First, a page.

One day… I was working a day shift at hospice and was getting report from the off-going nurse. I was told the family of the patient was “difficult” to deal with. The nurse giving me report went on to explain that they had stated that they didn’t want the nurse aids in with the patient without the nurse in the room. The patient was not to be bathed. They didn’t want the patient turned regularly. There were certain nurses that the family had requested not take care of the patient again. Also, the patient is on scheduled Ativan every two hours and they expect it every two hours on the dot. Etc.
Okay. Got it.
In hospice care we refer often to a patient’s level of consciousness or LOC. Sometimes we don’t even say the LOC part we just give a number to shorten our jargon. In report we say phrases like: “She’s a two.” “He’s a four.” “She is a two heading to a three.”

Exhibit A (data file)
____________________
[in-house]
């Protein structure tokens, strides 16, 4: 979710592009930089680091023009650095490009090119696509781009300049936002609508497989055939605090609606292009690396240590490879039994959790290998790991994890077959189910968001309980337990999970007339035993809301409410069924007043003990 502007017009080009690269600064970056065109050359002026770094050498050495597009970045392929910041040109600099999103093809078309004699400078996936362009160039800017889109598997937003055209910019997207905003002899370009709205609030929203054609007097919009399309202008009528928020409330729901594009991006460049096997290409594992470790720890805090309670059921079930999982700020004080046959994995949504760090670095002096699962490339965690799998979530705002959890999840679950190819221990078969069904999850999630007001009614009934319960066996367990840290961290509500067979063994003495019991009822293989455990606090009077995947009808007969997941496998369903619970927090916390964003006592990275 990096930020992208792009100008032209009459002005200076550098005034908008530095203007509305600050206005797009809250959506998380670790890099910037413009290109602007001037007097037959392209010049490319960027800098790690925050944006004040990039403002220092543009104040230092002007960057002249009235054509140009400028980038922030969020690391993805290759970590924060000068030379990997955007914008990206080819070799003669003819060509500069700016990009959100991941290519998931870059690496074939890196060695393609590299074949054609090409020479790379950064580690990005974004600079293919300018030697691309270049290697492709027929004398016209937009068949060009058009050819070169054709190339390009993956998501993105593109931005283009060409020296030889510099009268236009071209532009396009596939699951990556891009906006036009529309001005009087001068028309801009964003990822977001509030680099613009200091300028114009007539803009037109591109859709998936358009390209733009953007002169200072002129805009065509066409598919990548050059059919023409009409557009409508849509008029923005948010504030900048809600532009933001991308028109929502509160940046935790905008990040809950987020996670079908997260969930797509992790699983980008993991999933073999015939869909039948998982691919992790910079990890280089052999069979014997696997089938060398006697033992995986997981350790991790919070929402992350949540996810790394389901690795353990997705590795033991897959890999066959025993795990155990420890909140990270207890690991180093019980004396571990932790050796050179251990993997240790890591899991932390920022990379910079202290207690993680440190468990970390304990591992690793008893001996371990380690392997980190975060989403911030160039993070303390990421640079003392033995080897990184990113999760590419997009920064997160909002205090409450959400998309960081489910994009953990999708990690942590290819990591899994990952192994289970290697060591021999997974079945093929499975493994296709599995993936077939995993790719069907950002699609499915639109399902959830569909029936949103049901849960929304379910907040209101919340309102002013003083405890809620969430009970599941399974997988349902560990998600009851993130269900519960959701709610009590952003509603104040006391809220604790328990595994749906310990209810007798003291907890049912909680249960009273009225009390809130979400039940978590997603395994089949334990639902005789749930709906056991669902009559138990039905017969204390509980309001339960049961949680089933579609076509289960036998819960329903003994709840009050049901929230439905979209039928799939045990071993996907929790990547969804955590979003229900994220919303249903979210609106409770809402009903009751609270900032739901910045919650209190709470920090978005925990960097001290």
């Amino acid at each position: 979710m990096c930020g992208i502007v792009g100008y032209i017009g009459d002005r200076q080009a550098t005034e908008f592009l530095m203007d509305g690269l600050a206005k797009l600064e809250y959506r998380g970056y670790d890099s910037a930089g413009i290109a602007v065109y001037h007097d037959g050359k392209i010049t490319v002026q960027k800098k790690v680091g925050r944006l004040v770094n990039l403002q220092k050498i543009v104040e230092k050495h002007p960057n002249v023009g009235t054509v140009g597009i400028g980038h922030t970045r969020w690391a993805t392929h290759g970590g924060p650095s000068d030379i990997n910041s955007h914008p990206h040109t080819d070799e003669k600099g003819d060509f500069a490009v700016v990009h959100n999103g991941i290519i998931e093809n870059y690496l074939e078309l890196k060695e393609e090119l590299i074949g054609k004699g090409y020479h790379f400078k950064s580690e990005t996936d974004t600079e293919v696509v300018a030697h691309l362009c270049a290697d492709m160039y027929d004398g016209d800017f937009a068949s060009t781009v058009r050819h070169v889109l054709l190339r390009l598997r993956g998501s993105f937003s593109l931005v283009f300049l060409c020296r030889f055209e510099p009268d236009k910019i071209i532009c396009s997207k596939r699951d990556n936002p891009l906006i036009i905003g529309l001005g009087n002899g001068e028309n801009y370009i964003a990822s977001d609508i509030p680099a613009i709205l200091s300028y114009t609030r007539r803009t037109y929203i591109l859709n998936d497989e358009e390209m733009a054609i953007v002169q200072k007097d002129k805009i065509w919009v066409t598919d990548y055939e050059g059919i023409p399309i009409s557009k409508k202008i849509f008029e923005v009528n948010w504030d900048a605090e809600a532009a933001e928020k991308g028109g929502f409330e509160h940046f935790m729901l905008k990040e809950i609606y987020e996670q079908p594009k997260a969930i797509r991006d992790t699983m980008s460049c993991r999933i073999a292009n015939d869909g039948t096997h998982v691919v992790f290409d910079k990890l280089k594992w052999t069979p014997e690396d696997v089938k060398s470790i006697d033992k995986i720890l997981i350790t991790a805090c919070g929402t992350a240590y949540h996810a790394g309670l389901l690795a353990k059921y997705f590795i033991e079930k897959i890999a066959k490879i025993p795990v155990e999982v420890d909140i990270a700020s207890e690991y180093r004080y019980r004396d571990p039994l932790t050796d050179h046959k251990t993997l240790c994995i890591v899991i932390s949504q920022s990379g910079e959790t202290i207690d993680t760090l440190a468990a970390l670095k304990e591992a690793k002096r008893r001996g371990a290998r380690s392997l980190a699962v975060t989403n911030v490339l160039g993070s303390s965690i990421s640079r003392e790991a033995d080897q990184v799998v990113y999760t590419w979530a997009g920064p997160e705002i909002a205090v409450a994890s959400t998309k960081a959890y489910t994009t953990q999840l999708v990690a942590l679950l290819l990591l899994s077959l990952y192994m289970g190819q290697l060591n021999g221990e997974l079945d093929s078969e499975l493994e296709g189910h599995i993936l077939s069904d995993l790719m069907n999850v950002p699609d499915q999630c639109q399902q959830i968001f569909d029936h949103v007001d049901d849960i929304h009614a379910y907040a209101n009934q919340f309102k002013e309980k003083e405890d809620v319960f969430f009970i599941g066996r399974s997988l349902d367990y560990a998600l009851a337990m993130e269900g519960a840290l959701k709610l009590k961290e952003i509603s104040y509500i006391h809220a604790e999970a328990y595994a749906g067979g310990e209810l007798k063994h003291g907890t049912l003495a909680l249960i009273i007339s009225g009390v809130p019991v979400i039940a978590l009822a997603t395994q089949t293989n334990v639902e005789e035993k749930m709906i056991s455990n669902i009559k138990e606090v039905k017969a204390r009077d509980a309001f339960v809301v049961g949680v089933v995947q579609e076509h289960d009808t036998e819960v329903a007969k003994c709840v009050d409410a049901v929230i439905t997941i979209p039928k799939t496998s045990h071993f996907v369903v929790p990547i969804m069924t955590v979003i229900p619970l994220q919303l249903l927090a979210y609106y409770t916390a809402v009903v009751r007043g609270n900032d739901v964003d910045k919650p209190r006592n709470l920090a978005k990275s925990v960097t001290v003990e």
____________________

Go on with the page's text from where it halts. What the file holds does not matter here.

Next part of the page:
Someone is a LOC 4 when they are unresponsive. They don’t respond to verbal or tactile stimulation at all – or pain, but in hospice we kindly don’t test a pain response.
The patient with the difficult family was a 4. He was on a continuous Fentanyl intravenous infusion of 50 mcg/hr with bolus doses of 25 mcg available every 15 minutes through the pre-programmed pump. So he was able to have a total of 100 mcg of Fentanyl an hour. On top of that he was getting 2 mg of Ativan intravenously every two hours. I was also told in report that the family was giving Fentanyl boluses to the patient as they felt were needed.
When I went into the room I was quite delighted that there was no family present. I assessed the patient noting respirations were easy with a normal rate less than 20. No grimacing. No tense muscles. No movement whatsoever except the rise and fall of his chest. I saw on the whiteboard the family had written:
Patient is to receive Ativan every two hours. Period!!!
Okay. Got it.
Feature Photo by Filip Mroz